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Jenny Longuet

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Name  Jenny Longuet

Children  Jean Longuet
Jenny Longuet httpswwwmarxistsorgarchivemarxbiofamilyj
Role  Jenny von Westphalen's daughter
Died  January 11, 1883, Argenteuil, France
Spouse  Charles Longuet (m. 1872–1883)
Books  The daughters of Karl Marx
Parents  Jenny von Westphalen, Karl Marx
Similar People  Karl Marx, Charles Longuet, Jenny von Westphalen, Laura Marx, Eleanor Marx

Jenny Caroline "Jennychen" Marx Longuet (1 May 1844 – 11 January 1883) was the eldest daughter of Jenny von Westphalen Marx and Karl Marx. Briefly a political journalist writing under the pen name "J. Williams" in 1870, Longuet taught language classes and helped raise a family of five sons and a daughter before her death of cancer at the age of 38.


Early years

Jenny Caroline Marx, known to family and close friends as "Jennychen" to distinguish her from her mother, was born in London on 1 May 1844, the oldest daughter of Jenny von Westphalen Marx and Karl Marx. She was a fragile child but was nevertheless the first of the Marx children to survive childhood.

In 1868, at the age of 24, Marx accepted a position as a French language teacher in order to help her parents financially. She also contributed a number of articles to the socialist press, writing under the pen name "J. Williams" on the treatment of the Irish political prisoners by the English government in 1870.

She met her future husband, the French journalist and radical political activist Charles Longuet in 1871. The pair became engaged in March 1872 and were married on October 10 of that same year, she taking the name Jenny Longuet.

As was the case with her parents, the young couple were economically strapped in their earliest years. Hoping that Charles could find work as a teacher, the pair moved to Oxford after their marriage, but he was unable to do so. Jenny scraped together a meagre income for the pair working as a private tutor, giving lessons in French, German, and singing.

The couple's financial lives became more stable in 1874, when both Jenny and Charles found work as teachers, with Jenny holding a position as a German teacher at the Clement Dane School. The minimal salary she earned at the school she supplemented by giving private lessons. Her husband obtained a position teaching French at King's College, together making enough to maintain a small house in London.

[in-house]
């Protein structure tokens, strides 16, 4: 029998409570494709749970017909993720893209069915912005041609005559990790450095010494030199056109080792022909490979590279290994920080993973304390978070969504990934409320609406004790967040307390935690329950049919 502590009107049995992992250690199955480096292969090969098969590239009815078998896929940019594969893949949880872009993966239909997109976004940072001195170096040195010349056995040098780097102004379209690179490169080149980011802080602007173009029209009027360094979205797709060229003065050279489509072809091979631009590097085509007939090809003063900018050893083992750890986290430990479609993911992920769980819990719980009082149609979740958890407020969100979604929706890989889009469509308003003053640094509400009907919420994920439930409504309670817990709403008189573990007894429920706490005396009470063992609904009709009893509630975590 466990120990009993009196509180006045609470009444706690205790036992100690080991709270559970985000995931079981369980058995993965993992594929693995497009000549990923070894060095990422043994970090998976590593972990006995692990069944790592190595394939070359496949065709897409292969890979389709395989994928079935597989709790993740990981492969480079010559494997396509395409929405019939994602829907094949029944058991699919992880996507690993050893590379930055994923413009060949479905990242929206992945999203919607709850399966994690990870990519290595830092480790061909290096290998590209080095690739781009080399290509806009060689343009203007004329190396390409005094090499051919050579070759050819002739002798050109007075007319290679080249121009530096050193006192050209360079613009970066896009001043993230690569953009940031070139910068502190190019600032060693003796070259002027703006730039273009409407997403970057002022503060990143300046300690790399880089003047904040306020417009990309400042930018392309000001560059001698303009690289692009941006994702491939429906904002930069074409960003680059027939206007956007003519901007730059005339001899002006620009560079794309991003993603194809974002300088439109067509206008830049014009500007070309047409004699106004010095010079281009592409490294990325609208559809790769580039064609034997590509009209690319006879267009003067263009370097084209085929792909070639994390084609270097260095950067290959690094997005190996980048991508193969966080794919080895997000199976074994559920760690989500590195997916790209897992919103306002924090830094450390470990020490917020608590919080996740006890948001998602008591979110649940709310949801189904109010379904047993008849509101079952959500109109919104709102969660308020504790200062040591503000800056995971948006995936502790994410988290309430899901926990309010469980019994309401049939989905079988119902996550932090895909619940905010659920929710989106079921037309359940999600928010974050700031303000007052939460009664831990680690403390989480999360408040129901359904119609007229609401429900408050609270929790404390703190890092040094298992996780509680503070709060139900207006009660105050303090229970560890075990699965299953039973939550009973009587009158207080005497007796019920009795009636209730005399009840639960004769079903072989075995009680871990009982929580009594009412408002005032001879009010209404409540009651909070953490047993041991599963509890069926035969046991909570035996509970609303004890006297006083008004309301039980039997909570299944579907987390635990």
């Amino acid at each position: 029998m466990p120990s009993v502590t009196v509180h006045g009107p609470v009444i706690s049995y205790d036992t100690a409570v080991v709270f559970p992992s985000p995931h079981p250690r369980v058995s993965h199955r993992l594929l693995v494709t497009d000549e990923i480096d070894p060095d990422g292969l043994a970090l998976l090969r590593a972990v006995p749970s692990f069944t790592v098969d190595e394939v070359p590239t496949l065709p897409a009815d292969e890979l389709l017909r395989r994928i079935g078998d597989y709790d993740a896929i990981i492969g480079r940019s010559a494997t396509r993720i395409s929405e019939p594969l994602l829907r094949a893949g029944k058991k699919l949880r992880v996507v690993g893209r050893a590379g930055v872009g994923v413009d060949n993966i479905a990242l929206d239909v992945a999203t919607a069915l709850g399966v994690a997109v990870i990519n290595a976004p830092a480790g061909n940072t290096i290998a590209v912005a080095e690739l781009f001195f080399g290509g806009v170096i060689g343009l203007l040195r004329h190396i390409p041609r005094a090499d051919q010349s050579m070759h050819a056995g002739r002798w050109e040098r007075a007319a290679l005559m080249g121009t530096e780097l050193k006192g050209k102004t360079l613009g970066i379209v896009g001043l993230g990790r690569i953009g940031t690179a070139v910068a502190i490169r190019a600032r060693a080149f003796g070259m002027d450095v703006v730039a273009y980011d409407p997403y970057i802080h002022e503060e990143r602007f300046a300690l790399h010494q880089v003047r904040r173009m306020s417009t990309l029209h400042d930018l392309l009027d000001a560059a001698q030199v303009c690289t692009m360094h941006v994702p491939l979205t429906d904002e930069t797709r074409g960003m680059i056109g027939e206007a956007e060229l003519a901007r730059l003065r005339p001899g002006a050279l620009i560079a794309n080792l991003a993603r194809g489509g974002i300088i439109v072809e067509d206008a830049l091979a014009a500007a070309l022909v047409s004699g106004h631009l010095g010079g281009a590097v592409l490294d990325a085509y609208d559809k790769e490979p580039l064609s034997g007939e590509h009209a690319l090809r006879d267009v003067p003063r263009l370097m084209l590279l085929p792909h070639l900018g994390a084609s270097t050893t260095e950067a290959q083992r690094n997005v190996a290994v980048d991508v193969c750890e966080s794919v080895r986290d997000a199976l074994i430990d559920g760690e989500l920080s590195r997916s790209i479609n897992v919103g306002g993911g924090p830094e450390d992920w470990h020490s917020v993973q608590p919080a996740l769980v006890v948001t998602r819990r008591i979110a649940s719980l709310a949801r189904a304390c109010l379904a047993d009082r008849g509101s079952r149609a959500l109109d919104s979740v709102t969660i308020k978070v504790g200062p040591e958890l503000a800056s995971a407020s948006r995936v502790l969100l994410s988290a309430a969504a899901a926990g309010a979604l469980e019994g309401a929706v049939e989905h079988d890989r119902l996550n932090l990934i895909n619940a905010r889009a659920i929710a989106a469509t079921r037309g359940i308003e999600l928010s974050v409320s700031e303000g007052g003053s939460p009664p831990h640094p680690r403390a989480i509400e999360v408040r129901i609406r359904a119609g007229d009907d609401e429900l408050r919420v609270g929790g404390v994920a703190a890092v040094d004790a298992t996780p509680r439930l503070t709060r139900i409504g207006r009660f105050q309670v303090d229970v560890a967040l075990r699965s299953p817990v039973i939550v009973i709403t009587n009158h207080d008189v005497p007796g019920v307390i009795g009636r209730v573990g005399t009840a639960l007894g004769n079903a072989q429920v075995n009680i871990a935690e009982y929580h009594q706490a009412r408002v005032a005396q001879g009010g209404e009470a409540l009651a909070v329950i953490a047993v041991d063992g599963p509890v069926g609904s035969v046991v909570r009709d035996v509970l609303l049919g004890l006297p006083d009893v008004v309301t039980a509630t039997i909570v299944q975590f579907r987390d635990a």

Owing to a lack of birth control in the era, Jenny Longuet was pregnant in almost every year of her married, adult life. She gave birth to a first son in September 1873, but the child died the following summer of diarrhea. A second son, Jean Laurent Frederick "Johnny" Longuet (1876-1938) fared better, surviving to eventually become a leader of the Socialist Party of France.

A third son, born in 1878, mentally challenged and sickly, died at the age of 5, while a fourth, Edgar "Wolf" Longuet (1879-1950) lived a full life, becoming a medical doctor as well as an activist in the French Socialist Party.

Return to France

A political amnesty promulgated by the government of France in July 1880 allowed Charles Longuet the opportunity to return to his native country and he was quick to return, taking a position as an editor of La Justice, a radical daily newspaper founded by Georges Clemenceau. By this time, however, Jenny had begun to suffer from cancer and she for a time remained in London with her three sons, so as to be near her aging parents.

In February 1881 Jenny and the boys, moved to France to join her husband. The family settled in the town of Argenteuil, where they were regularly visited by the boys' doting grandfather, himself but two years from the grave.

Despite her ill health, Jenny delivered another son, Marcel Longuet (1881-1949), who ultimately was, unlike the rest of the family, apolitical in adulthood. A final child, a daughter also named Jenny Longuet, was born in September 1882, lived until 1952.

Death and legacy

Just four months after the birth of her daughter Jenny Longuet died at Argenteuil on 11 January 1883, at the age of 38, probably from cancer of the bladder, a condition which had afflicted her for some time.


Jenny Longuet Wikipedia